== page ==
Democratic Senate nominee Ned Lamont, the anti-war candidate who toppled Sen. Joe Lieberman in the Connecticut primary, says he was surprised by Mr. Lieberman and Vice President Dick Cheney’s charge that his victory could embolden terrorists.
“My God, here we have a terrorist threat against hearth and home, and the very first thing that comes out of their mind is how can we turn this to partisan advantage. I find that offensive,” Mr. Lamont said in an interview Aug. 13 with the Associated Press.
After British officials disclosed they had thwarted a terrorist airliner-bombing plot on Aug. 10, Mr. Lieberman warned that Mr. Lamont’s call for a phased withdrawal of troops from Iraq would be “taken as a tremendous victory” by terrorists.
Mr. Cheney suggested Aug. 9 that Mr. Lamont’s victory might encourage “the al Qaeda types” who want to “break the will of the American people in terms of our ability to stay in the fight and complete the task.”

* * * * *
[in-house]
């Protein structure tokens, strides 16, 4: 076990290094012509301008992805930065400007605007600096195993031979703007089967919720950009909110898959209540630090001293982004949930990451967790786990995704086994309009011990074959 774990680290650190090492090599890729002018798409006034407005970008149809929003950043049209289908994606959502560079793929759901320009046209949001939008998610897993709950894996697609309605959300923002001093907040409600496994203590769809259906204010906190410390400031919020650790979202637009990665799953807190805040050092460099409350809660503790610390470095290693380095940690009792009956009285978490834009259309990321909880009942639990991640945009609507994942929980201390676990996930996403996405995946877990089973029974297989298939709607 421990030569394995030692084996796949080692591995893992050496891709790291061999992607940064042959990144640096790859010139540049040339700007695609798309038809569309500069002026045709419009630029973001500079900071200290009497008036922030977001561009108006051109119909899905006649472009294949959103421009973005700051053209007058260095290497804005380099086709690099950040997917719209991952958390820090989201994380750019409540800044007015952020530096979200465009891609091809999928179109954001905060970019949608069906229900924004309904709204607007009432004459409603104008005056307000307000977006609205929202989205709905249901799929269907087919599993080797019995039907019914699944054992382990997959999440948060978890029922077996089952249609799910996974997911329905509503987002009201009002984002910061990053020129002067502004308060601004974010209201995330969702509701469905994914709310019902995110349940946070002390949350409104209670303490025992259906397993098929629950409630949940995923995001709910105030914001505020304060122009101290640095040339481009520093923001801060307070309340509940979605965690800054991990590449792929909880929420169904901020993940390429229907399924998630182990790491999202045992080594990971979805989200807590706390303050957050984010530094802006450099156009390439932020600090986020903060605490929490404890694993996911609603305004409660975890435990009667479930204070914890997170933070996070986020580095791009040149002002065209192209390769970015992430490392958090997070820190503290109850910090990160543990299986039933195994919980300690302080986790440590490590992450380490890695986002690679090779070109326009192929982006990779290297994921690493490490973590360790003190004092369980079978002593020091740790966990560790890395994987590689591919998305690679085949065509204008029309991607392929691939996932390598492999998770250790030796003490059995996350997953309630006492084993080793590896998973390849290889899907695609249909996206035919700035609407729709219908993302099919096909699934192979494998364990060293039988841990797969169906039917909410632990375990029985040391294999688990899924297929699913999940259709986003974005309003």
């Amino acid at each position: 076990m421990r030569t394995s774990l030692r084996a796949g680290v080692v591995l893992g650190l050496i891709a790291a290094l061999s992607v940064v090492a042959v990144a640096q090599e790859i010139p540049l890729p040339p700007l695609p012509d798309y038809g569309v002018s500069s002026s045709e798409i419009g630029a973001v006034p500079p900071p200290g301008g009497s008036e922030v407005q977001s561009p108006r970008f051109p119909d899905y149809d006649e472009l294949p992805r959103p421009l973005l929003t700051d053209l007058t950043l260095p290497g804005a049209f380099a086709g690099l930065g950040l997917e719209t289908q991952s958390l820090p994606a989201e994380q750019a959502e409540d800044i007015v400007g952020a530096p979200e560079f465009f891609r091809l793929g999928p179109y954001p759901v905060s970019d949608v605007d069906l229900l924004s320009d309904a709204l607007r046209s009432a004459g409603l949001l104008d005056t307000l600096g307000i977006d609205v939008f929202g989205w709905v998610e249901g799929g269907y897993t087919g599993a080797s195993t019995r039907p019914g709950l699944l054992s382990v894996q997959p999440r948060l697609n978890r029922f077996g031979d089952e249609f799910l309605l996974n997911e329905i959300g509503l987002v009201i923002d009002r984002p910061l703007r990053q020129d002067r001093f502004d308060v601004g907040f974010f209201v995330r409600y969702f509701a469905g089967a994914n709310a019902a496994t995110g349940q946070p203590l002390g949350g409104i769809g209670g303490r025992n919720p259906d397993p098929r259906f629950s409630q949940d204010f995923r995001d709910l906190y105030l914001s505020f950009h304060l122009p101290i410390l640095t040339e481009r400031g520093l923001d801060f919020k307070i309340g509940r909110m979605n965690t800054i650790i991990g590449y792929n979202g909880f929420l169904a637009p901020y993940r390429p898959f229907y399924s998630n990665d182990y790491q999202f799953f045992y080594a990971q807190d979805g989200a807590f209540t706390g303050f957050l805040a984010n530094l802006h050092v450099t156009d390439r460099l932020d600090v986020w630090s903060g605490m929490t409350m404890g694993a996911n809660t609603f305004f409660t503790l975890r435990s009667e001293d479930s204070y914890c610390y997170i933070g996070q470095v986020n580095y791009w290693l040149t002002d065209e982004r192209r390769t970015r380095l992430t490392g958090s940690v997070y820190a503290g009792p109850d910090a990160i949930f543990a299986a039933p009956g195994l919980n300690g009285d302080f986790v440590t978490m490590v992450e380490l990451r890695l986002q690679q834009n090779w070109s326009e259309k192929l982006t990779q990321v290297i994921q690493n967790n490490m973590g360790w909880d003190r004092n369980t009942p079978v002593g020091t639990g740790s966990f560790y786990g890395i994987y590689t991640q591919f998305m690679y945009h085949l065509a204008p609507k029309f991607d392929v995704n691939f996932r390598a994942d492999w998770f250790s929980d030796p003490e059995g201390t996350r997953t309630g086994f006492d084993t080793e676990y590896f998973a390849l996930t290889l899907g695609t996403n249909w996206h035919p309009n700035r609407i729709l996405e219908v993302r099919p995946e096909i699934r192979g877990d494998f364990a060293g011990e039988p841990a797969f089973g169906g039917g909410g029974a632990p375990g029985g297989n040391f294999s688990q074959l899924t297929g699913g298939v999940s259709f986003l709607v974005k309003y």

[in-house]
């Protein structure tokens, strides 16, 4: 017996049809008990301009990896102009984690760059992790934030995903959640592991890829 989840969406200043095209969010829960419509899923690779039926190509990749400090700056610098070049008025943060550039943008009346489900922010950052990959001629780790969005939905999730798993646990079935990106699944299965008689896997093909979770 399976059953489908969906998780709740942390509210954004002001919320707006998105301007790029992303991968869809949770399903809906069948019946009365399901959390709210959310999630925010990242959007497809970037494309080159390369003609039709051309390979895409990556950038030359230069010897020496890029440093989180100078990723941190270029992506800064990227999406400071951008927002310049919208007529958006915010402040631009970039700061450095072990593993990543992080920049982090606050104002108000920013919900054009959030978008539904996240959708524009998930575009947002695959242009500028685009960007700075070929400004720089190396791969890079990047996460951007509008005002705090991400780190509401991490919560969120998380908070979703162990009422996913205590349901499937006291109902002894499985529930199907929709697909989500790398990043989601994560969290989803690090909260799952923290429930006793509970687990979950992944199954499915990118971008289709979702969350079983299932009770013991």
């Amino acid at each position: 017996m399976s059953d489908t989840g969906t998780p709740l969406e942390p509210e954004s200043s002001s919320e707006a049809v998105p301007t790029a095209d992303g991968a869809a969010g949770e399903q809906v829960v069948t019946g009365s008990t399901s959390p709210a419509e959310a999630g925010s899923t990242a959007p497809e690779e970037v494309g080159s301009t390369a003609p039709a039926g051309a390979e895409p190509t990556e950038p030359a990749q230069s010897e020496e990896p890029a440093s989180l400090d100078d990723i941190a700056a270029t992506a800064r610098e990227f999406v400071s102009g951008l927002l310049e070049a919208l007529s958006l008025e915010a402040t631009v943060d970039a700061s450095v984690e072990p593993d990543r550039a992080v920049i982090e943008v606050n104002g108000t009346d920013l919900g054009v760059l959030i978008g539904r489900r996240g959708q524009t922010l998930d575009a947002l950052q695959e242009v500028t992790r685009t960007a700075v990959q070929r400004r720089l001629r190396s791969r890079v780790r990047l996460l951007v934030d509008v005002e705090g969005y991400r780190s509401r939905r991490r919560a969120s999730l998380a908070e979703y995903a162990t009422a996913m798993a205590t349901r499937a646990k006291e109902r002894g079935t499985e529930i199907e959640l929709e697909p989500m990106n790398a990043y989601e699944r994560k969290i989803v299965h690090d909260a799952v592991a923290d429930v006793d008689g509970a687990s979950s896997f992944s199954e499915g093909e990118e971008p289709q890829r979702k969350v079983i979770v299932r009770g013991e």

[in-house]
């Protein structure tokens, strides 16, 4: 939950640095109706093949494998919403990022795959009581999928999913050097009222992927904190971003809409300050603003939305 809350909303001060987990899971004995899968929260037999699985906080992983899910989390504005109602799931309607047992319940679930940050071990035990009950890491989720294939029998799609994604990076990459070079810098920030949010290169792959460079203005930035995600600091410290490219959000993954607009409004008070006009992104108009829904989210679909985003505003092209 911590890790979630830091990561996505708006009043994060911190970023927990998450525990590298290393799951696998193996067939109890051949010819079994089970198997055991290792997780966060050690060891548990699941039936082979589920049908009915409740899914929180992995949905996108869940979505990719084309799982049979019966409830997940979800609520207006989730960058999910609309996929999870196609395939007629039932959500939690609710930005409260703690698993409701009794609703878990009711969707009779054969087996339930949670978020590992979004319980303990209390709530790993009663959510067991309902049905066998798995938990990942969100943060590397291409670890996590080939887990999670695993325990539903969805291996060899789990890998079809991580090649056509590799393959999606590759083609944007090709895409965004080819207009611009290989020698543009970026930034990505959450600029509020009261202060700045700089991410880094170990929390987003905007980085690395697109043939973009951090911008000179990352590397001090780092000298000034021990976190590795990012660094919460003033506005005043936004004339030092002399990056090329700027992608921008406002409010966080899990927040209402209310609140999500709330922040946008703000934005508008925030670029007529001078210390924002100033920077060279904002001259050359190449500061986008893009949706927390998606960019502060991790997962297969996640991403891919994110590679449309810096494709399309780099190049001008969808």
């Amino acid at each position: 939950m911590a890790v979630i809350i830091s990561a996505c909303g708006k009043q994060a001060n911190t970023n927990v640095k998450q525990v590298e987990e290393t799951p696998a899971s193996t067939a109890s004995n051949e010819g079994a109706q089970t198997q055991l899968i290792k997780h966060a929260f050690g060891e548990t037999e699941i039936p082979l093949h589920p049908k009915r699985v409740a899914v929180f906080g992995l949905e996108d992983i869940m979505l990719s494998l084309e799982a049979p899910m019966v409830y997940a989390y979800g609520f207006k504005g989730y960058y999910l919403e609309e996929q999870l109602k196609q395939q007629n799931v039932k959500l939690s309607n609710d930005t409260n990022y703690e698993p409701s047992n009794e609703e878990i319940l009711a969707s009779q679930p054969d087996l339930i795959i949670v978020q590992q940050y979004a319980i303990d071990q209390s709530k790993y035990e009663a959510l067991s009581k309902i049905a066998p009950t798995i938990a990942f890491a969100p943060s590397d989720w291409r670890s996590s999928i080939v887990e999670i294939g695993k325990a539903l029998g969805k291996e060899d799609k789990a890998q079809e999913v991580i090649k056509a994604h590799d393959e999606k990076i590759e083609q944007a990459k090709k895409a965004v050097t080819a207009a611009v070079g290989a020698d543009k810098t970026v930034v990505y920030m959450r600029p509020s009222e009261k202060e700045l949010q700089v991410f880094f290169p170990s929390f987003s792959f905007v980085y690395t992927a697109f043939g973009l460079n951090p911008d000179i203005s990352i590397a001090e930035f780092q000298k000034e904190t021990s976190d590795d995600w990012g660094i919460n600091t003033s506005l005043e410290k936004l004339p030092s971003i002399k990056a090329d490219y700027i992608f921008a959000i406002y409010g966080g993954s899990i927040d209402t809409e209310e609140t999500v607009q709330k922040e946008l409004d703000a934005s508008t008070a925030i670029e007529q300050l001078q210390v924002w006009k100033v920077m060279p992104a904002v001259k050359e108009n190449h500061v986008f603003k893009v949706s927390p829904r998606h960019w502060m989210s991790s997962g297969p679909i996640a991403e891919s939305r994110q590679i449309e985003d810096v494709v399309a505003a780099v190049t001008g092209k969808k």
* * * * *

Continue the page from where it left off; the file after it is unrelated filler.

Mr.Lamont said Mr.Lieberman’s swipe at his candidacy“soundedan awful lot” likeMr. Cheney.
“It surprised me,” he said. “It seemed almost orchestrated. It’s sort of demeaning to the people of Connecticut. [. . .] I thought the senator and the vice president were both wrong to use that attack [strategy] on the voters of Connecticut.”
The Lieberman camp on Aug. 13 brushed aside Mr. Lamont’s comments, the AP said.
“All Lieberman did was point out an important difference between his approach to national security and Ned Lamont’s, which is what campaigns are all about,” said Lieberman spokesman Dan Gerstein.
Greg Pierce can be reached at 202/636-3285 or firstname.lastname@example.org.